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17 March 2020


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I love this post! I love blogs about lots of different things!

Also I have a Q for you: I do think that having earned a PhD has changed the way I think about the world and has altered my understanding of what science can and can't do. So it's appropriate to be cautious about weighing in on somebody else's area of expertise, but it's also sensible and sometimes helpful to say "Science doesn't work like X; it works like Y."

The first time I published a paper as first author, it got some media attention and this guy (whew, that was an exercise in charity, not swapping in any of the other nouns that came to mind!) decided he would do a takedown of the study without reading it. I had addressed some of his objections in the abstract and the rest of them in the text of the paper. There was literally NOTHING in his blog post that hadn't been discussed/addressed prior to publication. He was like a real-world version of this guy, only with more overt sexism: https://xkcd.com/793/ (I kid you not, his post said, "I bet they said she could do this project because she's a girl.")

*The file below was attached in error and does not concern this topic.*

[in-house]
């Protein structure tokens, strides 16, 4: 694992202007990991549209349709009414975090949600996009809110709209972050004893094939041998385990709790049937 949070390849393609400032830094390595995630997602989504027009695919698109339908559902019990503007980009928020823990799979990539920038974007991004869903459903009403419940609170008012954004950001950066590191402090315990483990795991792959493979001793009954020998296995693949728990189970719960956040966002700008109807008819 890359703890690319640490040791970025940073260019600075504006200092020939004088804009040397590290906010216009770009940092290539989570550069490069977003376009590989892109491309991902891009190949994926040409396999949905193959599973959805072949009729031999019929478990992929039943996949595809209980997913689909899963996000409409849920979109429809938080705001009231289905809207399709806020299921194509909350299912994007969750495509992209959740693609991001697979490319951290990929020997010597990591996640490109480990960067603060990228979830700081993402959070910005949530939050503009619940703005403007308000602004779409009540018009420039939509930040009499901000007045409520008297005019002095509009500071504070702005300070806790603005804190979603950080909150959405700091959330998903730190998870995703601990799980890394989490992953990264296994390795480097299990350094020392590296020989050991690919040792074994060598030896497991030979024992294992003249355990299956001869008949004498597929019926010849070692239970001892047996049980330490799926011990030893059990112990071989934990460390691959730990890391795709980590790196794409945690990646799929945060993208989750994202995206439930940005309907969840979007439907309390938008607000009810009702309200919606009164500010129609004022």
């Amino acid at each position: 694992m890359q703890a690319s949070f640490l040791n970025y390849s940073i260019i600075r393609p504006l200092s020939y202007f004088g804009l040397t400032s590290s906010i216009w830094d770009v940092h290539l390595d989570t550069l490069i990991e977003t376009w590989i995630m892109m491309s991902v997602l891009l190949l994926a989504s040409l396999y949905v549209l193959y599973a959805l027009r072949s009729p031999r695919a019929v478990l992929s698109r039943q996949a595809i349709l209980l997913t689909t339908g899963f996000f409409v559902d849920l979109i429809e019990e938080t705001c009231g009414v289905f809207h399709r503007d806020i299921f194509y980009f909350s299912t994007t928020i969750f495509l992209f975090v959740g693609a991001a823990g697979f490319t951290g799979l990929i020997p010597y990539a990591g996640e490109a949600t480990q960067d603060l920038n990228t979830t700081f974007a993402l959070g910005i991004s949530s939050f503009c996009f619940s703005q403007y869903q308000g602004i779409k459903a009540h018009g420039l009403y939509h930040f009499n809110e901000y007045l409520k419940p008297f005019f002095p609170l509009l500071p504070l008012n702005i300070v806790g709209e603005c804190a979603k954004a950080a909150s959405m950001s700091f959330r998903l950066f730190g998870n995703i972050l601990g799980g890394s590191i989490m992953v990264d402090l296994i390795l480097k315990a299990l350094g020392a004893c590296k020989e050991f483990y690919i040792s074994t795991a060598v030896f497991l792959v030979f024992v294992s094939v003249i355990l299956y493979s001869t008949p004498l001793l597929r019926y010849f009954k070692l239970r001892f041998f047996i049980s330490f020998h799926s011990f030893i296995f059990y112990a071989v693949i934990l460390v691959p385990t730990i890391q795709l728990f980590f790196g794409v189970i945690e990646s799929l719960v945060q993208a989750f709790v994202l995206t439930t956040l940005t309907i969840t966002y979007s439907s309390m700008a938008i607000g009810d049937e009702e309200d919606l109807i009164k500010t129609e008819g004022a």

Huh, this is getting to be a ridiculously long comment. And all I want to say is YES, overgeneralizing one's expertise is problematic (and can spark enduring frustration in one's targets!) AND ALSO there's a reason we talk about a scientific community, a group of people trained in similar patterns of thinking and problem-solving. So go ahead and think out loud, I'd say. We your readers like it when you think out loud.


As I read this over, it's painfully evident that this is a stream of consciousness with next to no post-production editing. How many times can I use the word "general" in a sentence? Let's see!


I agree that "X in a time of Y" is a formula that's going to get really tedious in the days to come (and I've already used it myself, as an email subject, but it was a week ago, so I feel like I was before the curve).

Melanie B

I'm with Jamie: I like hearing you think out loud about sciencey things as well as all the other stuff. When I was in college I loved having a group of friends that included the science geeks as well as my liberal arts and fine arts peeps. So please, feel free to be a bit sciencey for the sake of those of us who like to rub shoulders with geeks.

Mrs. D, I've used it too, also before the curve. And I now vow not to do it again.


I didn’t even get the quote right!

Christine Adams

I’ve been reading your blog for so many years. I am grateful you write the way you do - I enjoy the variety of topics bc they are relevant to life and they are real. We grapple with doing health, meal planning, schooling, civic life, faith well. I’m also a homeschool mom and my favorite thing that emerges from your blog is the goodness of a person who is journeying on her path awake and engaged. I tire of all the selling that happens on school blogs and the pandering image making.

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